This is because a bill of exchange — the means whereby a private person or business enterprise creates money — is valued at the present value of existing or future marketable goods and services that the drawer of the bill of exchange either owns at the time of issue, or expects to produce within a reasonable period of time (traditionally 90 days, the most common term for commercial paper in the old days). Creating money in this way ties the new money to actual hard assets, whether the existing inventories, or the capital to be used to produce the future marketable goods or services.

Creating money for consumption goes contrary to this approach, and is backed by the borrower's presumed ability to pay out of other assets not directly related to what the money was created to finance. Borrowing for food, clothing, shelter, education, or charitable contributions creates a liability without balancing it with and matching it to the present value of an existing or future asset. This violates basic accounting principles and sound financial practice.

As for checking accounts and credit unions — as long as the demand deposit (checking account) is backed by 100% reserves of cash deposited in the credit union, and not a promissory note that it would be illegal for the credit union to issue in any event, there should be no problem.

For Binary Economics the bottom line is, whether we're talking about student loans, consumer credit, government expenditures, or stock market speculation, using pure credit for anything other than properly vetted, financially feasible capital investment, we either should not be using credit at all, or borrowing out of existing accumulations of savings. There may be circumstances that warrant the use of pure credit for non-productive expenditures, but these must be recognized only as expedients in an emergency, and not the application of a principle of Binary Economics.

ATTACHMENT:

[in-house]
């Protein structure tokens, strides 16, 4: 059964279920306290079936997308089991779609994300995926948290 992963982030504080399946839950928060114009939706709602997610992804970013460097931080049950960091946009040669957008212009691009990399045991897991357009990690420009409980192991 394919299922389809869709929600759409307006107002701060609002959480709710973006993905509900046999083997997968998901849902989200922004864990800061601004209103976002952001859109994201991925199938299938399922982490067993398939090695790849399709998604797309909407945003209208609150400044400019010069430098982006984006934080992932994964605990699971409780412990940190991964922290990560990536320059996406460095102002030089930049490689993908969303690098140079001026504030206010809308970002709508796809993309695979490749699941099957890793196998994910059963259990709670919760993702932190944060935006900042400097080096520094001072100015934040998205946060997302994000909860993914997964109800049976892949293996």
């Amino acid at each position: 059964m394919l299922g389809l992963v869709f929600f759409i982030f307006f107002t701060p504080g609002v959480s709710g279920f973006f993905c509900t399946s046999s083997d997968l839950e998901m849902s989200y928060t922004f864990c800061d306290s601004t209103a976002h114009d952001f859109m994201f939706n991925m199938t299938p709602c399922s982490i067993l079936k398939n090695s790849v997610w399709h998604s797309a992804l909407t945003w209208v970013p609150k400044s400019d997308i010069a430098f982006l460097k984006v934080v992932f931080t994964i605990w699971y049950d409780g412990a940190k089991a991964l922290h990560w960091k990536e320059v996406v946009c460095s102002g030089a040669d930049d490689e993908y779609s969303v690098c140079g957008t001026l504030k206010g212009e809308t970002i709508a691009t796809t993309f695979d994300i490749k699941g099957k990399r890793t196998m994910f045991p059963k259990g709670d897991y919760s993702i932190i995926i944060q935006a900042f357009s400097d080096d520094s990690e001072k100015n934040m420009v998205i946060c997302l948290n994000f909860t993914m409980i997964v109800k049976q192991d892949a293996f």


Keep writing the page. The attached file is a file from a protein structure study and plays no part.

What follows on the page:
#30#

3 comments:

Jether said...

"using pure credit for anything other than properly vetted, financially feasible capital investment"
Michael, what if it´s not available a truly necessary professional for a job involved in this feasible capital investment? (I´m not saying decades of study for a vague contribution.) Maybe you shouldn´t rule out any student loans from Kelso´s proposal.

Larry Walker Jr said...

Well done. This makes sense!

Michael D. Greaney said...

Jether — We don't rule out student loans, just pure credit student loans, that is, creating money for something that does not directly generate its own repayment.

If student loans are necessary (and, in light of the rapid rise in education costs, we can assume as a given that student loans are going to be necessary until Capital Homesteading gets enacted and has been in place for 20 years or so), funds should be raised through taxation or charitable contributions — redistribution.

Creating money for non-capital projects is, in fact, simply an indirect form of redistribution through inflation, as even Keynes admitted ... although he changed the definition of inflation to make it sound good.

To maintain a stable and sound currency, it is better not to inflate or deflate the currency at all, even as an expedient, but to use the tax and charity system to redistribute, while at the same time making it possible for people to start earning capital incomes so that they are no longer dependent on individual charity or State redistribution.

The bottom line is, yes, make student loans, but not by inflating the currency, which is the inevitable effect of creating money that is not backed by existing inventories of marketable goods and services, or the capital that will generate future inventories of marketable goods and services.